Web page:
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This page last updated 7 August 2011  

The Anglicans Online Gryphon

A gryphon from a mediaeval manuscript, Le Livre des Proprits de Choses, in the Bibliotheque Nationale de France.The gryphon (or griffin) myth originates somewhere in the Near or Middle East. The mythical beast is found depicted in ancient Babylonian, Assyrian, and Persian paintings and sculptures, having the head and wings of an eagle and the lower body of a lion. Griffins were supposedly guardians of the gold mines of ancient Scythia, and this story was often conflated with their having nests of gold and laying eggs of agate, which they guarded fiercely. Their eyesight, owing to their aquiline heritage, was clear and sharp and they became known as well for their swiftness.

The quality of intense vigilance along with their fantastic appearance made gryphons a favourite in heraldic art. Its dual nature made it a symbol for the union of God and man in Christ and it's commonly found in mediaeval bestiaries. a mediaeval gryphon

The combination of speed and vigilance seemed appropriate for what we do here at Anglicans Online. We see ourselves as watching out for all things related to the Anglican Communion and bringing what we find to these pages as quickly as possible.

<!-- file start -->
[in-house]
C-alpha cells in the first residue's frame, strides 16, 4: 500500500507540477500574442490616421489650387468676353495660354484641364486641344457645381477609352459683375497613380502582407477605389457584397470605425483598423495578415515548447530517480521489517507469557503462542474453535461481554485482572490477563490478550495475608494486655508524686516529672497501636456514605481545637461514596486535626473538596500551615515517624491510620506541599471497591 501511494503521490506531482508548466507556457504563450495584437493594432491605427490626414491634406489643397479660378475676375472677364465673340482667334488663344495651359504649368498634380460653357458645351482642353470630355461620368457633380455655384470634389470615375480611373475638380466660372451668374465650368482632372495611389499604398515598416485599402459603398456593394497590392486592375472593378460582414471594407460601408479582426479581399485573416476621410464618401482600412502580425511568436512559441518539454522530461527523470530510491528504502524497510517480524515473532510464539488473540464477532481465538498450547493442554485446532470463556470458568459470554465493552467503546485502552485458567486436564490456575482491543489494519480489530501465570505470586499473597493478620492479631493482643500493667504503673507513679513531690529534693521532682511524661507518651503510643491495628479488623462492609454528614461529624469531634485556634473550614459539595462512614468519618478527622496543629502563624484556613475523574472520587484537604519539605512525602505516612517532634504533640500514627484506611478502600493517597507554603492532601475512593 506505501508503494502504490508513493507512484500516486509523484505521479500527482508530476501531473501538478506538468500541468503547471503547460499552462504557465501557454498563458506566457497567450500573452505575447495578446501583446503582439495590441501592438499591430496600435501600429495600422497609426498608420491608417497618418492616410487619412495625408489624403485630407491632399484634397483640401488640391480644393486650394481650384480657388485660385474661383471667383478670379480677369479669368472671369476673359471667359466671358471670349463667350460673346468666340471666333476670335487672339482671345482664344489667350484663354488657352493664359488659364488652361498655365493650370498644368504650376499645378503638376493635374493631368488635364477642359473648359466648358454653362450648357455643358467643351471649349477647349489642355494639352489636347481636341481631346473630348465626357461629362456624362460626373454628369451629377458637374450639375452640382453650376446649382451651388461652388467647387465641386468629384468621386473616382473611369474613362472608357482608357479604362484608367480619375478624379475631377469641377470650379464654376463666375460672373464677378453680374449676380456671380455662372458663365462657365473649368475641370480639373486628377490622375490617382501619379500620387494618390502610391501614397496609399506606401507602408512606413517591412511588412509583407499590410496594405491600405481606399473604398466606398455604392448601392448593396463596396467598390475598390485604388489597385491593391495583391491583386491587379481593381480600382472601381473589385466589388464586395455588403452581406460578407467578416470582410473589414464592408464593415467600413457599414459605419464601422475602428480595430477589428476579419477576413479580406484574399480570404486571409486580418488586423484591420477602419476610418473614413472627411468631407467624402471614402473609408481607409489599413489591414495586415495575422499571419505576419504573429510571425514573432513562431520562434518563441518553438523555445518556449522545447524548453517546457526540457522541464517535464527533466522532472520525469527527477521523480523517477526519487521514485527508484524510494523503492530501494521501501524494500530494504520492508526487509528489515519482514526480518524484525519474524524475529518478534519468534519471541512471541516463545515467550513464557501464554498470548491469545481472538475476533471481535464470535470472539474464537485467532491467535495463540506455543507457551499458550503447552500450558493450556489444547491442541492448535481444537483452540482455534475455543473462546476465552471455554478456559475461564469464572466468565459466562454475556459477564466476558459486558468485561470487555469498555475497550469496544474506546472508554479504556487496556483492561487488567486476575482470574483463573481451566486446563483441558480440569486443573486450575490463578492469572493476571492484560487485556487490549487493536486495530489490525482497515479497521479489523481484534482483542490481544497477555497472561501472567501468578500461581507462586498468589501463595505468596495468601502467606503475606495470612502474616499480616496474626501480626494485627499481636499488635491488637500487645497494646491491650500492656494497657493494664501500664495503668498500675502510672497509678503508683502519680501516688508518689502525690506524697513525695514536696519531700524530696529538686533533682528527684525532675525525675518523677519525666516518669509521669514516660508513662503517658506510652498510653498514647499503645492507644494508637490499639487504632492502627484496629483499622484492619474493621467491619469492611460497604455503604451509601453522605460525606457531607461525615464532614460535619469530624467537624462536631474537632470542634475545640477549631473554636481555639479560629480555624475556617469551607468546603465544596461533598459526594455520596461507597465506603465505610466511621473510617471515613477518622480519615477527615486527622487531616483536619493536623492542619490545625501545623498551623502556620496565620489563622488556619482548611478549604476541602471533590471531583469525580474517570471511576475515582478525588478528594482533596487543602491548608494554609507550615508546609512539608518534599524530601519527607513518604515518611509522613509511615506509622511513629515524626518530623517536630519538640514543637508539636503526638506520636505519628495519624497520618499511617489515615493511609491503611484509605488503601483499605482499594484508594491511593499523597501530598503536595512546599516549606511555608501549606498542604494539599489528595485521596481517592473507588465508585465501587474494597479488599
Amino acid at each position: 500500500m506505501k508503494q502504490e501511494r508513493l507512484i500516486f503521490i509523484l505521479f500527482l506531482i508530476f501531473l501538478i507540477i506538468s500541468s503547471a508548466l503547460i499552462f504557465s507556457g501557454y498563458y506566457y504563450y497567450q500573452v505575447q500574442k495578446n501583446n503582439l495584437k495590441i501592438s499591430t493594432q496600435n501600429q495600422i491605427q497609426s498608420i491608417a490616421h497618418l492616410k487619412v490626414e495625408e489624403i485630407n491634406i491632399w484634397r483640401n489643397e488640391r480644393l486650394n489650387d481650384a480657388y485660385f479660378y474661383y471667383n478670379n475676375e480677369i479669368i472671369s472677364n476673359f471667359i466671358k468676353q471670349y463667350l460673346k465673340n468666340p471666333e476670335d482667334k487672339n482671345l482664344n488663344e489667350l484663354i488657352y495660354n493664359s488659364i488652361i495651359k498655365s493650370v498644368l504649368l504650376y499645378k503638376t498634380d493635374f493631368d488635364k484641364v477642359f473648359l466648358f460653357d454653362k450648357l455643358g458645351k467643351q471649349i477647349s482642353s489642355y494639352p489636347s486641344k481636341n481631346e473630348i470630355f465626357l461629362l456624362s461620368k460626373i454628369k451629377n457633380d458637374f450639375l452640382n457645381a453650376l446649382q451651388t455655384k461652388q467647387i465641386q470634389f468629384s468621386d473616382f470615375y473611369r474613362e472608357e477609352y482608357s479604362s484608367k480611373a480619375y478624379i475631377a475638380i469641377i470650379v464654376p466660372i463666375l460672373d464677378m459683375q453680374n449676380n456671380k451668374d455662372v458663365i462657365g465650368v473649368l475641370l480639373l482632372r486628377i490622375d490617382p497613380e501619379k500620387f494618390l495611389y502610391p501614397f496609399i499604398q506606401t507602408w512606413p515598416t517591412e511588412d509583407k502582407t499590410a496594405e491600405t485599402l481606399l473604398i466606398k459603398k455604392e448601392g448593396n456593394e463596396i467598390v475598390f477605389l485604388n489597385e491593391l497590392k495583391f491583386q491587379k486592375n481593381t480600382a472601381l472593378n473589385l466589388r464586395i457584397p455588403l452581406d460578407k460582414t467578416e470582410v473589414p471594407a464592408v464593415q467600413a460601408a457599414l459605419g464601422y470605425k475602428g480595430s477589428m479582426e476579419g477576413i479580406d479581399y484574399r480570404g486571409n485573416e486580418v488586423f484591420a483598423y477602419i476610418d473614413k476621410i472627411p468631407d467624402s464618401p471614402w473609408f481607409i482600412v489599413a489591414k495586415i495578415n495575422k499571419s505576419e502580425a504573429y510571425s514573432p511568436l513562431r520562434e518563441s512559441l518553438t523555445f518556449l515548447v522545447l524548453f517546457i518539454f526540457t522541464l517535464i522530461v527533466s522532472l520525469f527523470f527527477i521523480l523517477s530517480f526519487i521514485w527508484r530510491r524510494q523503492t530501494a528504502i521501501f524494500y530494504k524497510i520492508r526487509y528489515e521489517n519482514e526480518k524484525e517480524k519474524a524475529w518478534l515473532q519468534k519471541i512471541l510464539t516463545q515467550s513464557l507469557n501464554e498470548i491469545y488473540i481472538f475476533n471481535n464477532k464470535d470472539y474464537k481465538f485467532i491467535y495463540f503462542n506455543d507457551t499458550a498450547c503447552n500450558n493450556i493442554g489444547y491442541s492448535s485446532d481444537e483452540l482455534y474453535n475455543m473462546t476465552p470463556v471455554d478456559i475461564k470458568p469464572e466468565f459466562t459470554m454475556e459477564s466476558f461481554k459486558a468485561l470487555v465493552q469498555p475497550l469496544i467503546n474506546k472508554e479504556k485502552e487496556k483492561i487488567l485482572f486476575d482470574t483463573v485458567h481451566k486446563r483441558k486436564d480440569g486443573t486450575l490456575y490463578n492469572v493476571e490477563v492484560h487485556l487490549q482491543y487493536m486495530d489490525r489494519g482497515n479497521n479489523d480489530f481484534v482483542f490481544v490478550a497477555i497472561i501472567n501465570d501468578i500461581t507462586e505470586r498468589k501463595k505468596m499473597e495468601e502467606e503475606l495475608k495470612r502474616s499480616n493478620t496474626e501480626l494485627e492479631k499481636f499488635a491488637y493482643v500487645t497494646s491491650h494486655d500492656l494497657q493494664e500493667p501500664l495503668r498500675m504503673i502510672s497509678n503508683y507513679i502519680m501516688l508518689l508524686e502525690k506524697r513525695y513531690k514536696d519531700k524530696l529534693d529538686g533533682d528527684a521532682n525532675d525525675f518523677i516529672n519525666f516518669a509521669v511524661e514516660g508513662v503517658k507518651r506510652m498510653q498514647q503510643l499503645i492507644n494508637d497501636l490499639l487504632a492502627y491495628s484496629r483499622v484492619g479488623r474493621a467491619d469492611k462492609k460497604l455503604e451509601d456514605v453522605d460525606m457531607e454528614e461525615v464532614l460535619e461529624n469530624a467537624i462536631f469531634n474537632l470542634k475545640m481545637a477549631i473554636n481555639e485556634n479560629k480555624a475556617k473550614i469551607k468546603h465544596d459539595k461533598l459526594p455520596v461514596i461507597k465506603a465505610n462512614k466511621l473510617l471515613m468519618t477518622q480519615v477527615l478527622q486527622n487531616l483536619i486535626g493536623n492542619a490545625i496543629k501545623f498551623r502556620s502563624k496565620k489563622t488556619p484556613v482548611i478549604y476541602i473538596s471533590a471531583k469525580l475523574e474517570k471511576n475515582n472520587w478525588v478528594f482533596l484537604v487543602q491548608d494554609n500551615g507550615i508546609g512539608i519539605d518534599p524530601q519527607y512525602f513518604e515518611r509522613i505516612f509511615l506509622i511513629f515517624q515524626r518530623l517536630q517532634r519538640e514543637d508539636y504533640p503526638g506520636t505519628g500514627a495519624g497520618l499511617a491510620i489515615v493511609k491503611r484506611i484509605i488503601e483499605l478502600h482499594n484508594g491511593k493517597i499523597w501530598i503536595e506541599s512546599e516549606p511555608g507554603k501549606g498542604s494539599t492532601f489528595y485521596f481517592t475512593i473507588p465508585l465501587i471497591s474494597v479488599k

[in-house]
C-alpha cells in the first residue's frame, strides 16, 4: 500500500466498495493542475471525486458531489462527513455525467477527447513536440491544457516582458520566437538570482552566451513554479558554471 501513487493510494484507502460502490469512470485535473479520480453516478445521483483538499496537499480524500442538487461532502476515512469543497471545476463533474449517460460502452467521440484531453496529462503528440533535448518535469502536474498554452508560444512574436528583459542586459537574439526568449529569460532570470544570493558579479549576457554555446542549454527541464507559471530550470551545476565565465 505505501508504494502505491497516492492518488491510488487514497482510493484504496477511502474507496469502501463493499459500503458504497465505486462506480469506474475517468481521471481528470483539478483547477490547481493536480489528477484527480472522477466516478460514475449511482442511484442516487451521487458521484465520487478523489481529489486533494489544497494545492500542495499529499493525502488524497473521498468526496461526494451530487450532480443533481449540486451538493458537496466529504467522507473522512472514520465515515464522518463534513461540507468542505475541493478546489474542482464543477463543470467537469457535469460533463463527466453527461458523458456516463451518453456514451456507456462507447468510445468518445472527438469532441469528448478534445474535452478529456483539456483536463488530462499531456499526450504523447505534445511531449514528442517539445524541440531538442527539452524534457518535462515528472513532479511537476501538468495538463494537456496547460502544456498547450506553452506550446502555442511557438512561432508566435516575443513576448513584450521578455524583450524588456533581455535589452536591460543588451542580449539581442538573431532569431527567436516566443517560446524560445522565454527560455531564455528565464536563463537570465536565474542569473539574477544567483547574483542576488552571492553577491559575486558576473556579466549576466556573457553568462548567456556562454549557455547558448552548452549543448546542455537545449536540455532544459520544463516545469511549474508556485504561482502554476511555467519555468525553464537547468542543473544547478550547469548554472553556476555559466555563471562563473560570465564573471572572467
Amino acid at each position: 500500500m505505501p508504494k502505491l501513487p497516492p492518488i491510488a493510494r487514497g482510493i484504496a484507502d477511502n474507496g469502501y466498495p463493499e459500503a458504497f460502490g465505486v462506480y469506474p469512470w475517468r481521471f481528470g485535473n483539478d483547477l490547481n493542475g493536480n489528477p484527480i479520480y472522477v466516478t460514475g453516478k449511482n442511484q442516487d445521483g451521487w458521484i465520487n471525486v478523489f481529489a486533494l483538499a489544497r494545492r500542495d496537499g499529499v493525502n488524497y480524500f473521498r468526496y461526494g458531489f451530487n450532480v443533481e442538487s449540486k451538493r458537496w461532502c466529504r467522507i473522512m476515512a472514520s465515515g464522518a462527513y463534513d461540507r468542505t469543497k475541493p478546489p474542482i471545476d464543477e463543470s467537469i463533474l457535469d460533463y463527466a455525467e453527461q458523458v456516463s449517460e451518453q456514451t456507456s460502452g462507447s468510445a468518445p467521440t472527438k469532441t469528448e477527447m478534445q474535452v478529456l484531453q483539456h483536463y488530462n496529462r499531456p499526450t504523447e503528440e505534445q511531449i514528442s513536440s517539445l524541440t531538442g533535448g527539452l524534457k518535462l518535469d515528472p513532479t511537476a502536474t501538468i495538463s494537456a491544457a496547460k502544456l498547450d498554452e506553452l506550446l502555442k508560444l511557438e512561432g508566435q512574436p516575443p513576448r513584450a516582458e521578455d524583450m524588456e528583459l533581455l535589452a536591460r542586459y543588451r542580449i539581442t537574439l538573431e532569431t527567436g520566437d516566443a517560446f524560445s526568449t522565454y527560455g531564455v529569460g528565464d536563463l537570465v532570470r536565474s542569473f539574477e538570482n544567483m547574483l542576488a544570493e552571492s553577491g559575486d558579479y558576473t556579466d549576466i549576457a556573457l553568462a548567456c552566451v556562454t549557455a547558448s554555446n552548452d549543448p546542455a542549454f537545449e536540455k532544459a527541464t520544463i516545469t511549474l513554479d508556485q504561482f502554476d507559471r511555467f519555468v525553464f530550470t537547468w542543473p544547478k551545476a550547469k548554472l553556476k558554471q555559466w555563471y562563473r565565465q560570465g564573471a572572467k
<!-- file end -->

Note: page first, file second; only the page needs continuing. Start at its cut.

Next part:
Lewis Carroll's gryphonAlthough gryphons are usually rather stern and forbidding creatures, the sleeping gryphon in Lewis Carroll's Alice in Wonderland is quite charming (and amiable as well), to wit: 'The Gryphon sat up and rubbed its eyes: then it watched the Queen till she was out of sight: then it chuckled. "What fun!" said the Gryphon, half to itself, and half to Alice'.

'In the Purgatorio, Canto 29, of Dante's Divine Comedy, the chariot of the Church is pulled by a gryphon', we read in a note in The Annotated Alice (Martin Gardner, new edition 2000.) Although we had quite forgotten Dante's image when we chose the gryphon, we do rather like this symbolism.

The actual Anglicans Online gryphon is taken from the 'Initials and ornaments' portion of the type fount Golden Cockerel, designed by Eric Gill in 1929. The type was digitised in the 1990s by the International Typeface Corporation and 'ornaments were created to reflect the nature of Gill’s interpretive style of typographic design. ... The ornaments, which interpret and celebrate Gill’s skills as an illustrator, are taken from a rich vein of material: the Four Gospels, a leaf pattern designed by Will Carter, collections found at the The British and The Victoria and Albert Museums, and published references that include borders, tailpieces and typographic devices'. Our gryphon is an ornament in the ITC Golden Cockerel family.

An Internet search for gryphon or griffin will produce a vast number of pages if you'd like to read more about these intriguing mythical animals.

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